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Monday, 20 November, 2000, 17:26 GMT
Air crew 'cancer risk'
airlinestaff
Could airline staff be at increased risk of cancer?
By Jon Manel, from BBC Radio 4's 'PM' programme

The World Health Organisation (WHO) is calling for further research into cancer risks and flying after a new US cancer study.

The BBC has seen what claims to be the largest ever study of cancer among flight attendants.

Scientists from the California Department of Health Services looked at members of the Association of Flight Attendants in the state.

While their overall cancer rates didn't differ from that of the general population, the study found they had about twice the incidence of melanoma skin cancer than expected and the incidence of breast cancer was 30% higher.

Those behind the report are now calling for investigations to be carried out into why the figures are that high, suggesting future research should look at lifestyle differences as well as potential occupational risks.

The WHO says those who fly are subject to a greater level of radiation than the general public but that level is still very low.

It says if the higher cancer levels are in any way linked with flying, it's more likely to be connected with disruption of "circadian rhythms".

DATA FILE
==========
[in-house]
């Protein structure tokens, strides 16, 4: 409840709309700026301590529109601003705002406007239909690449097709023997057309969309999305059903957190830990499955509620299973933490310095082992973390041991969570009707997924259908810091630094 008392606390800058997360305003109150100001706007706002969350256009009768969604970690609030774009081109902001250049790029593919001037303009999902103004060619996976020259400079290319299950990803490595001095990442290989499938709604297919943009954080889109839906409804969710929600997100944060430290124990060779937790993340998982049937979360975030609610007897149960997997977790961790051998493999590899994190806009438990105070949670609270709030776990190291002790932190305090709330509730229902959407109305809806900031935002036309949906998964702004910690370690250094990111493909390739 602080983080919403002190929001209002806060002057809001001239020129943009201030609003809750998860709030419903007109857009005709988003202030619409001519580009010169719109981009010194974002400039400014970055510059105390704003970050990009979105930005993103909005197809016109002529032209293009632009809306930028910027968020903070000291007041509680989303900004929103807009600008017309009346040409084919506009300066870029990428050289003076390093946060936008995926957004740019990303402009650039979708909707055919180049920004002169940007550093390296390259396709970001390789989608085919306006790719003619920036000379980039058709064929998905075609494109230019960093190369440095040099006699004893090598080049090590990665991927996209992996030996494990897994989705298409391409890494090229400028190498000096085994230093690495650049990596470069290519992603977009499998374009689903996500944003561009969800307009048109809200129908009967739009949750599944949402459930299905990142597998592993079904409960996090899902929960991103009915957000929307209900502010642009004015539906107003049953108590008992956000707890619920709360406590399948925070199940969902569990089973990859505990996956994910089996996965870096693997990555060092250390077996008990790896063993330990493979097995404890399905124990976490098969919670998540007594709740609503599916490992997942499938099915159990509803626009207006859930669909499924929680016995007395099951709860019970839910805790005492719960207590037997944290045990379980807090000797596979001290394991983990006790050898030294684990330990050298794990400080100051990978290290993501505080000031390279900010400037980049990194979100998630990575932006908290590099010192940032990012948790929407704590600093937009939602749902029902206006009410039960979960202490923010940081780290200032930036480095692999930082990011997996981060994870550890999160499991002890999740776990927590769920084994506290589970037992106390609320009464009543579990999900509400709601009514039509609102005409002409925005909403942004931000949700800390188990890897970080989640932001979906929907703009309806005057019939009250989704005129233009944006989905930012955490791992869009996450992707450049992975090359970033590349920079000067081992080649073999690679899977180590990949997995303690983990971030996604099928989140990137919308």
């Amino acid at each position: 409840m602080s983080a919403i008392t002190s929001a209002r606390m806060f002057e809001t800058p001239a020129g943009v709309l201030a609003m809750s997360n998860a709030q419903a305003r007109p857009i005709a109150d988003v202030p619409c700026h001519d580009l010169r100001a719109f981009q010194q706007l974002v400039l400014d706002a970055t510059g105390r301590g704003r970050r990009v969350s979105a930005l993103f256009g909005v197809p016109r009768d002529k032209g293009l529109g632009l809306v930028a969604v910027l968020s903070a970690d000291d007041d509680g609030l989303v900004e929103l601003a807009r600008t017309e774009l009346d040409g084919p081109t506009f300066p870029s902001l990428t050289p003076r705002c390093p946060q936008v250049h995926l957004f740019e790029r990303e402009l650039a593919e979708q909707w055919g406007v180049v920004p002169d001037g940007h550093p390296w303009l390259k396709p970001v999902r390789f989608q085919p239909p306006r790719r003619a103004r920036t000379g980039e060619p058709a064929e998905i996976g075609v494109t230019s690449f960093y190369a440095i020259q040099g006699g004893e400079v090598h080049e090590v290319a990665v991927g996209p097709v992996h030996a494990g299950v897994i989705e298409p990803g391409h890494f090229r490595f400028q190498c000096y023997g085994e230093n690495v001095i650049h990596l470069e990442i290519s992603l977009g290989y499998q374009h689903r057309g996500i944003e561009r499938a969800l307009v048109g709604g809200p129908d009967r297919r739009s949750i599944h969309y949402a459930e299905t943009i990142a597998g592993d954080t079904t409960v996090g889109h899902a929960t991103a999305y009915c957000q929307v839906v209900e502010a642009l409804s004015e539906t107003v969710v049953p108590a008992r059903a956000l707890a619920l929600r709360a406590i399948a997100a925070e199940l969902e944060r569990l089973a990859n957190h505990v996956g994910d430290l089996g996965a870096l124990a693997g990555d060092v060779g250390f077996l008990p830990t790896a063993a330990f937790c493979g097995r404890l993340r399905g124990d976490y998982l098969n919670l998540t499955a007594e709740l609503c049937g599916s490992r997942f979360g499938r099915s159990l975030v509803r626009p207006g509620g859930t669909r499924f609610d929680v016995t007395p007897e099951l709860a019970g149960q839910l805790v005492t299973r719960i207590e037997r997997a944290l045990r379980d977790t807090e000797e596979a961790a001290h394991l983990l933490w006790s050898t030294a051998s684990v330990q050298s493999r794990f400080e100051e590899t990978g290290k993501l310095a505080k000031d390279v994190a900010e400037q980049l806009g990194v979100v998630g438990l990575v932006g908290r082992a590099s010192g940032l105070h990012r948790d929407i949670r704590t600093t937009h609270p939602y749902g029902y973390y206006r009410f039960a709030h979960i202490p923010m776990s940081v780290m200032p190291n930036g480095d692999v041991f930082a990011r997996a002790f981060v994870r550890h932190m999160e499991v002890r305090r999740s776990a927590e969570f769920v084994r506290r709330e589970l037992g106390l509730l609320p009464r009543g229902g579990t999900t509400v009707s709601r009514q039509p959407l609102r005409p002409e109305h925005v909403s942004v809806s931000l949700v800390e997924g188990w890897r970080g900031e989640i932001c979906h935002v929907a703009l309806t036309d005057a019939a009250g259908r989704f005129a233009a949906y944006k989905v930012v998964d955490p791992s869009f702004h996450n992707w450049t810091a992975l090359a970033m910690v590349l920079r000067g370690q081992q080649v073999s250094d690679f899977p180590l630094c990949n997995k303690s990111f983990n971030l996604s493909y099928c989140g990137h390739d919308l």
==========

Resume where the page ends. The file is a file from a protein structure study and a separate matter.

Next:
Time changes

Mike Repacholi, the coordinator of the WHO's occupational and environmental health unit, says crossing time zones disrupts the production of the hormone melatonin.

He said: "Melatonin is an antioxidant and radical scavenger which picks up these chemical species that occur in the body, scavenges them, collects them and protects the DNA - but if there is less melatonin there then the probability of increased damage to the DNA is more likely."

The WHO says this requires further research but says the lifestyles of cabin crew also have to be considered.

Aviation health expert Dr Ian Perry said he was concerned about the tendency to blame everything on flying.

He says the most likely explanation for the results of the research is nothing to do with the actual process of flying at all.

"I don't believe this is anything to do with the plane" he said.

"There's a great public outcry today to blame the plane. It's more to do with their lifestyle and I'm sure it has something to do with their irregular diet over the years".

"These people go to many exotic places - that's why they take on the job. So they get exposed to much more sunlight than you or I and therefore run the risk of getting more skin problems than the normal person".

The report, "Cancer Incidence in California Flight Attendants", is to be reviewed by other scientists soon, before being officially published in the United States.

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See also:

16 Nov 00 | Health
Aeroplane heart attack warning
27 Oct 00 | Health
Blood clot travel link disputed
10 Nov 00 | Health
More evidence of flying risk
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